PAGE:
Black Carbon: Linking the chemical structure of black carbon to its biological degradation and transport dynamics in a northern temperate forest soil

Project Overview
Project Abstract:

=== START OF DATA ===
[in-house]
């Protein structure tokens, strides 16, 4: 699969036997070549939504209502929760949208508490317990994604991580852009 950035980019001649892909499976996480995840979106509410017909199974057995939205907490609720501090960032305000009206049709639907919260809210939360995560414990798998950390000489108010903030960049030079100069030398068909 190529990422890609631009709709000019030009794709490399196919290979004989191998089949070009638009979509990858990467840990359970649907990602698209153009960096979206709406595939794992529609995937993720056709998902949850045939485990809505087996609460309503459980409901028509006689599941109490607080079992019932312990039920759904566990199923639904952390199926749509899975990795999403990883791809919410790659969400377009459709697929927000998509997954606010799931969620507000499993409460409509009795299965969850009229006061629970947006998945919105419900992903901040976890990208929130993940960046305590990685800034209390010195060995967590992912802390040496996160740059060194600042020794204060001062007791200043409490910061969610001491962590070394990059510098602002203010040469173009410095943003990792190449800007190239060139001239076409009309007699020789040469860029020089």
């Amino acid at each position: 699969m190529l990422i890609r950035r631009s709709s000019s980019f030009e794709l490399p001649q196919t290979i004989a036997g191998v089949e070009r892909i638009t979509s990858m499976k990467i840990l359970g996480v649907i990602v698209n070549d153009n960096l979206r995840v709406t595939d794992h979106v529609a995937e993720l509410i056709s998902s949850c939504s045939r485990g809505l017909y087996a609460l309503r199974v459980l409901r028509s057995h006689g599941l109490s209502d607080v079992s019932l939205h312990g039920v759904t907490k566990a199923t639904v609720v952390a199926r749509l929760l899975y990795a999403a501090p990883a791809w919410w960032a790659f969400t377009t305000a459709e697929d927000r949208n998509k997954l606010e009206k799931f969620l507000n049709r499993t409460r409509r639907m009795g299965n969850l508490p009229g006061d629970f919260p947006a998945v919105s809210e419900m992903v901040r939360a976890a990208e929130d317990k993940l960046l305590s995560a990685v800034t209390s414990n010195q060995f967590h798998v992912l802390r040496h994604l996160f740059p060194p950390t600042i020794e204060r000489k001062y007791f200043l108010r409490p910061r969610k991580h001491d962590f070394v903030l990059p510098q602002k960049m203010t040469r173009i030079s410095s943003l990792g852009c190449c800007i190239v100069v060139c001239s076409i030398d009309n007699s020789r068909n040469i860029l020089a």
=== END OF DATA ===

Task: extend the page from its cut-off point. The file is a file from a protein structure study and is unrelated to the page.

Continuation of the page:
<p>We test the effects of charring temperature on Black Carbon (BC) chemical structure and subsequent degradation rates. While plant species effects on BC structure and dynamics in the environment are not well studied, species effects have been shown as minor compared with the temperature of biomass combustion. We chose <em>Pinus banksiana</em> as it is a dominant tree species in fire-prone northern temperate&ndash;boreal forests in the Great Lakes Region and eastern North America. As species effects on BC structure seem plausible, we compare the effect of plant species (<em>P. banksiana vs Acer rubrum</em>, expanding in both abundance and range in eastern North America) on BC physicochemical structure and degradation rates over increasing combustion temperature. BC made from dissimilar gymnosperm (<em>P. banksiana</em>) and angiosperm (A<em>. rubrum</em>) wood sources will provide a useful indicator for predicting BC residence times. To better match the climate and soil environment of a recently burned forest, we located the Field study to a recently burned plot at the on-going Fire study at UMBS. Our results will be scalable to forests of the temperate-boreal ecotones, that contain typical to high BC content on similar soils. Our analysis showed that ~7% of soil C is BC in UMBS surface soils on sites burned in 1911. While the estimates of natural fire frequency for jack pine forests are ~80 yr, current and future fire frequency may be higher because of several interacting factors, including the susceptibility of welldrained Spodosols/Inceptisols to drought under predicted warmer and drier climate; and forestry management including the greater use of prescribed burns.</p>
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